January 13, 2006

From National Review

Charles Murray on Thomas Sowell's A Conflict of Visions:
The policy arguments between liberals and conservatives, socialists and libertarians, do not arise just from differences in priorities regarding freedom, equality, and security. At root, they draw from different conceptions of the nature of man. The Left holds an unconstrained vision: Given the right political and economic arrangements, human beings can be improved, even perfected. Success is defined by what people have the potential of becoming, not by people as they are. The Right holds a constrained vision: People come to society with innate characteristics that cannot be reshaped and must instead be accommodated. Success in political and economic policy must be defined in light of those innate characteristics.

The difference between the Left of the 1960s and that of 2005 is that the politicians of the Left no longer believe in human malleability. The last two decades have refuted every basis for that belief, from the failure of Communism to the accumulating science of innate human nature. And so we end up with a politics of the Left stripped of the idealism that used to dignify even its most wrongheaded positions. The Left used to say that people were driven to crime by poverty and that the real crime was to punish them. Now the Left complains about too many people in prison, but it’s a cost/efficiency issue. The Left used to say that greater equality of income would lead to a happier society for everyone. Now the Left tries to play the envy card, but without the egalitarian idealism. On issue after issue, mainstream politicians of the Left no longer even try to appeal to the prospect of changing human beings for the better. Liberalism has become reactionary, trying to hold on to terrain it occupied in the Thirties and Sixties. Using Sowell’s language, we are watching what happens when Democrats have lost faith in the unconstrained vision of the nature of man and have not found anything to replace it.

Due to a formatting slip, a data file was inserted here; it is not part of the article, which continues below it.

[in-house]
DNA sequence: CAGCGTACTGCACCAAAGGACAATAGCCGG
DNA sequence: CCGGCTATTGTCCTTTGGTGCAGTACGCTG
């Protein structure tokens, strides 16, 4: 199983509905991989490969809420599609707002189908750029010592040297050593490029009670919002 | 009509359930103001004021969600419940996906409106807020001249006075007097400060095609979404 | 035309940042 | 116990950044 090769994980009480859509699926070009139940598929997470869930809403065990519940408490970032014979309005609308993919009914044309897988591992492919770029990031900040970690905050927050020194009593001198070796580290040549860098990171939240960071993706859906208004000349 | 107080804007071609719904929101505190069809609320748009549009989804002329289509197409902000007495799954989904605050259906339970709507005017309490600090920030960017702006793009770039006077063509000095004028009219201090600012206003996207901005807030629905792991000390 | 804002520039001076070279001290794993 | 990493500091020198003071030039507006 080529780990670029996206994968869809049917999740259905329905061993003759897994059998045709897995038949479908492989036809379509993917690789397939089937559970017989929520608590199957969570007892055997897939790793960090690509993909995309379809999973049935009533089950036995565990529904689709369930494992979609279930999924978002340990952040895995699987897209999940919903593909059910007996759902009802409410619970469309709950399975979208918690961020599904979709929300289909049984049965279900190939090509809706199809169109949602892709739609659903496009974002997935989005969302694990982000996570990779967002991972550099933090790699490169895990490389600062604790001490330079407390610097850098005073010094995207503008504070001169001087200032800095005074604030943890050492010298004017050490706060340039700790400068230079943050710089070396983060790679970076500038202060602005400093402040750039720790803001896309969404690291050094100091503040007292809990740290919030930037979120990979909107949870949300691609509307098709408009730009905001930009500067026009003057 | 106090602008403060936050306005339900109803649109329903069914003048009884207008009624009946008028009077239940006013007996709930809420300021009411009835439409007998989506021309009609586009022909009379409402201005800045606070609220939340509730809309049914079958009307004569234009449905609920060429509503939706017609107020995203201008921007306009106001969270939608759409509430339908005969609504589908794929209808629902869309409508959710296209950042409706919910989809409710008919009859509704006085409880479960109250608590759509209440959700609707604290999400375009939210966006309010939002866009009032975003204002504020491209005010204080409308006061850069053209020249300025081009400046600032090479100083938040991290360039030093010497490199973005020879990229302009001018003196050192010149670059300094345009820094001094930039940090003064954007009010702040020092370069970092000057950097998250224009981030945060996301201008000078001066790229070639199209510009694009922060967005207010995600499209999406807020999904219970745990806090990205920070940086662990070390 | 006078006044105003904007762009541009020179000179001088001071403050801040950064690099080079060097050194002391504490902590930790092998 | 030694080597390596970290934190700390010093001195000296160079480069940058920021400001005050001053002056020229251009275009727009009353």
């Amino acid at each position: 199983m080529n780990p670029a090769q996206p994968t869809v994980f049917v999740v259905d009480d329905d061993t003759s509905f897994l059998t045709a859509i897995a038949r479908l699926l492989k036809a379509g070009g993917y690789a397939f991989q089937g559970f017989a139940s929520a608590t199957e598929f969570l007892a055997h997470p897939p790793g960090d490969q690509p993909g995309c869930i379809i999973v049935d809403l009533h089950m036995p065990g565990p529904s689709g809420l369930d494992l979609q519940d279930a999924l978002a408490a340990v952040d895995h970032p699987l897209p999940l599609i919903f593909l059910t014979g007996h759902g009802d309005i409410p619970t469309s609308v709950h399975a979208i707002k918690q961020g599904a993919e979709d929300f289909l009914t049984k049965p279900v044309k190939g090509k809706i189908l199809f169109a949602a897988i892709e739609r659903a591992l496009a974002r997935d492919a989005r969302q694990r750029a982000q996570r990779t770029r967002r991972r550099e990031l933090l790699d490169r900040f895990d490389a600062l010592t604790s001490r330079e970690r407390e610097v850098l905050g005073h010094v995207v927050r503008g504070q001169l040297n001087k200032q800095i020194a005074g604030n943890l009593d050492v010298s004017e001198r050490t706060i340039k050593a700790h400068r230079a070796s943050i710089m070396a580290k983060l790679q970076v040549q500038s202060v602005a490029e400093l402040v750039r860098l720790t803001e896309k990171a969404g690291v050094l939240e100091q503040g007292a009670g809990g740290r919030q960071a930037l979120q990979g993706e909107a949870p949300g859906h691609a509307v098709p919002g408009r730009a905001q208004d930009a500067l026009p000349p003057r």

Then, during the 1990s, we discovered how much the vigor of the constrained vision depended on competition. With the Left intellectually moribund, politicians of the Right began to take the easy way out. It is understandable, because advocating the policies of limited government is psychologically uncomfortable. It requires a politician to say he wants to do things that will cause pain — cut benefits for young women with babies, scrub regulations that putatively protect the environment, or end affirmative action. A decent person can endorse such actions only if he believes that they are essential for the ultimate good, and that means being steeped in the wisdom of the constrained vision of the nature of man. In the aftermath of the Reagan ascendancy, when running and winning as a Republican became so much easier, we got more and more Republicans who wanted to be nice guys.

No comments: